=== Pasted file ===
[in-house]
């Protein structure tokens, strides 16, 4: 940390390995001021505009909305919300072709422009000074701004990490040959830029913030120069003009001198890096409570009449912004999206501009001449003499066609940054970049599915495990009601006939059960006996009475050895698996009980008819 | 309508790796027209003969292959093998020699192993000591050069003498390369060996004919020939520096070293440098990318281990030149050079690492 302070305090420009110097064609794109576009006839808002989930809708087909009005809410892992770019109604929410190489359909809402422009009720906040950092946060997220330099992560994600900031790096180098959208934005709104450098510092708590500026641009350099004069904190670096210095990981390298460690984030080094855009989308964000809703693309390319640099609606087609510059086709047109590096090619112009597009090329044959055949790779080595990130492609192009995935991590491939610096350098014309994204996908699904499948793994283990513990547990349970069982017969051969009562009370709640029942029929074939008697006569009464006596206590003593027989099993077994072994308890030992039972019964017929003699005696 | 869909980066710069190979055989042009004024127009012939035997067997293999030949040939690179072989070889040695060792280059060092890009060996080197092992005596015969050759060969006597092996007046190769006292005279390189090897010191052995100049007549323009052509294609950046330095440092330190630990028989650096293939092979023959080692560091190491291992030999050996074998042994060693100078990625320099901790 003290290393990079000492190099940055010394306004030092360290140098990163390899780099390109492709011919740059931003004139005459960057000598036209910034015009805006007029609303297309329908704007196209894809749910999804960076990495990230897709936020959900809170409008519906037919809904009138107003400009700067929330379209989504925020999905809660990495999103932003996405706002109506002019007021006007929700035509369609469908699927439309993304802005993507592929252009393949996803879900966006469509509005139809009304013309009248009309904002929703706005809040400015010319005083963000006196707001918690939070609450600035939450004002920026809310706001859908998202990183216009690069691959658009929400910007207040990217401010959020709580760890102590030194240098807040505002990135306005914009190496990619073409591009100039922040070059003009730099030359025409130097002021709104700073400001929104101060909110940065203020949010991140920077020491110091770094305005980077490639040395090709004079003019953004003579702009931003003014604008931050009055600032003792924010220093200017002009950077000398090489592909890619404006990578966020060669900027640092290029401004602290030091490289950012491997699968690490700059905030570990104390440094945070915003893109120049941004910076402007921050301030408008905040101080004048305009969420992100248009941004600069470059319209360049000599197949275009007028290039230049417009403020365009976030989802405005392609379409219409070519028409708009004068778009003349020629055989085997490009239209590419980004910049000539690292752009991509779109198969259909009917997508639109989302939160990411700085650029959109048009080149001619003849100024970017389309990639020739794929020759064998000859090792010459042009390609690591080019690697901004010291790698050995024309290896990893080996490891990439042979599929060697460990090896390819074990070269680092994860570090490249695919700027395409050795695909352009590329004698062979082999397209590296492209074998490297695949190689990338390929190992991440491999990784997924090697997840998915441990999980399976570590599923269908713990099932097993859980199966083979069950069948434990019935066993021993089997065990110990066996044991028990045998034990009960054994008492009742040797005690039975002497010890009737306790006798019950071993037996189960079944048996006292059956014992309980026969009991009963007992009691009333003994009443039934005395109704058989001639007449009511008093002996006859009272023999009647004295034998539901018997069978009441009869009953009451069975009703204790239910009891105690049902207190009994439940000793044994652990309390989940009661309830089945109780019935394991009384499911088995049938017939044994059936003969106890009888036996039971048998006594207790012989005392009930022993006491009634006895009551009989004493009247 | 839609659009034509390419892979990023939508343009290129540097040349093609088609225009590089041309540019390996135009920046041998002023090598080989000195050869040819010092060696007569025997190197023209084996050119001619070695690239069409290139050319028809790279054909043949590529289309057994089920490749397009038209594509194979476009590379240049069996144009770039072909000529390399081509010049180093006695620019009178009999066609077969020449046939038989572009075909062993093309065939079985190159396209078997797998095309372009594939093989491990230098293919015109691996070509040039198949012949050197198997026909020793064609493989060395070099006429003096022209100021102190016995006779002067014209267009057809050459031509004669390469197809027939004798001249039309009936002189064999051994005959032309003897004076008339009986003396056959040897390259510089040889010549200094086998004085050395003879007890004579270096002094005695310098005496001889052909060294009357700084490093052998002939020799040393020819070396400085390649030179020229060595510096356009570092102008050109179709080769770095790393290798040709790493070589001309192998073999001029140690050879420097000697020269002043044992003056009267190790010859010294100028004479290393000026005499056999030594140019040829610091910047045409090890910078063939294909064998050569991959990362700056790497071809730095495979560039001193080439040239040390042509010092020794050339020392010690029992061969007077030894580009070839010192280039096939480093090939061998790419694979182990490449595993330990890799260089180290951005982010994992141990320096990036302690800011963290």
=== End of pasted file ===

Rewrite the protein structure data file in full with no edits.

[in-house]
């Protein structure tokens, strides 16, 4: 940390390995001021505009909305919300072709422009000074701004990490040959830029913030120069003009001198890096409570009449912004999206501009001449003499066609940054970049599915495990009601006939059960006996009475050895698996009980008819 | 309508790796027209003969292959093998020699192993000591050069003498390369060996004919020939520096070293440098990318281990030149050079690492 302070305090420009110097064609794109576009006839808002989930809708087909009005809410892992770019109604929410190489359909809402422009009720906040950092946060997220330099992560994600900031790096180098959208934005709104450098510092708590500026641009350099004069904190670096210095990981390298460690984030080094855009989308964000809703693309390319640099609606087609510059086709047109590096090619112009597009090329044959055949790779080595990130492609192009995935991590491939610096350098014309994204996908699904499948793994283990513990547990349970069982017969051969009562009370709640029942029929074939008697006569009464006596206590003593027989099993077994072994308890030992039972019964017929003699005696 | 869909980066710069190979055989042009004024127009012939035997067997293999030949040939690179072989070889040695060792280059060092890009060996080197092992005596015969050759060969006597092996007046190769006292005279390189090897010191052995100049007549323009052509294609950046330095440092330190630990028989650096293939092979023959080692560091190491291992030999050996074998042994060693100078990625320099901790 003290290393990079000492190099940055010394306004030092360290140098990163390899780099390109492709011919740059931003004139005459960057000598036209910034015009805006007029609303297309329908704007196209894809749910999804960076990495990230897709936020959900809170409008519906037919809904009138107003400009700067929330379209989504925020999905809660990495999103932003996405706002109506002019007021006007929700035509369609469908699927439309993304802005993507592929252009393949996803879900966006469509509005139809009304013309009248009309904002929703706005809040400015010319005083963000006196707001918690939070609450600035939450004002920026809310706001859908998202990183216009690069691959658009929400910007207040990217401010959020709580760890102590030194240098807040505002990135306005914009190496990619073409591009100039922040070059003009730099030359025409130097002021709104700073400001929104101060909110940065203020949010991140920077020491110091770094305005980077490639040395090709004079003019953004003579702009931003003014604008931050009055600032003792924010220093200017002009950077000398090489592909890619404006990578966020060669900027640092290029401004602290030091490289950012491997699968690490700059905030570990104390440094945070915003893109120049941004910076402007921050301030408008905040101080004048305009969420992100248009941004600069470059319209360049000599197949275009007028290039230049417009403020365009976030989802405005392609379409219409070519028409708009004068778009003349020629055989085997490009239209590419980004910049000539690292752009991509779109198969259909009917997508639109989302939160990411700085650029959109048009080149001619003849100024970017389309990639020739794929020759064998000859090792010459042009390609690591080019690697901004010291790698050995024309290896990893080996490891990439042979599929060697460990090896390819074990070269680092994860570090490249695919700027395409050795695909352009590329004698062979082999397209590296492209074998490297695949190689990338390929190992991440491999990784997924090697997840998915441990999980399976570590599923269908713990099932097993859980199966083979069950069948434990019935066993021993089997065990110990066996044991028990045998034990009960054994008492009742040797005690039975002497010890009737306790006798019950071993037996189960079944048996006292059956014992309980026969009991009963007992009691009333003994009443039934005395109704058989001639007449009511008093002996006859009272023999009647004295034998539901018997069978009441009869009953009451069975009703204790239910009891105690049902207190009994439940000793044994652990309390989940009661309830089945109780019935394991009384499911088995049938017939044994059936003969106890009888036996039971048998006594207790012989005392009930022993006491009634006895009551009989004493009247 | 839609659009034509390419892979990023939508343009290129540097040349093609088609225009590089041309540019390996135009920046041998002023090598080989000195050869040819010092060696007569025997190197023209084996050119001619070695690239069409290139050319028809790279054909043949590529289309057994089920490749397009038209594509194979476009590379240049069996144009770039072909000529390399081509010049180093006695620019009178009999066609077969020449046939038989572009075909062993093309065939079985190159396209078997797998095309372009594939093989491990230098293919015109691996070509040039198949012949050197198997026909020793064609493989060395070099006429003096022209100021102190016995006779002067014209267009057809050459031509004669390469197809027939004798001249039309009936002189064999051994005959032309003897004076008339009986003396056959040897390259510089040889010549200094086998004085050395003879007890004579270096002094005695310098005496001889052909060294009357700084490093052998002939020799040393020819070396400085390649030179020229060595510096356009570092102008050109179709080769770095790393290798040709790493070589001309192998073999001029140690050879420097000697020269002043044992003056009267190790010859010294100028004479290393000026005499056999030594140019040829610091910047045409090890910078063939294909064998050569991959990362700056790497071809730095495979560039001193080439040239040390042509010092020794050339020392010690029992061969007077030894580009070839010192280039096939480093090939061998790419694979182990490449595993330990890799260089180290951005982010994992141990320096990036302690800011963290």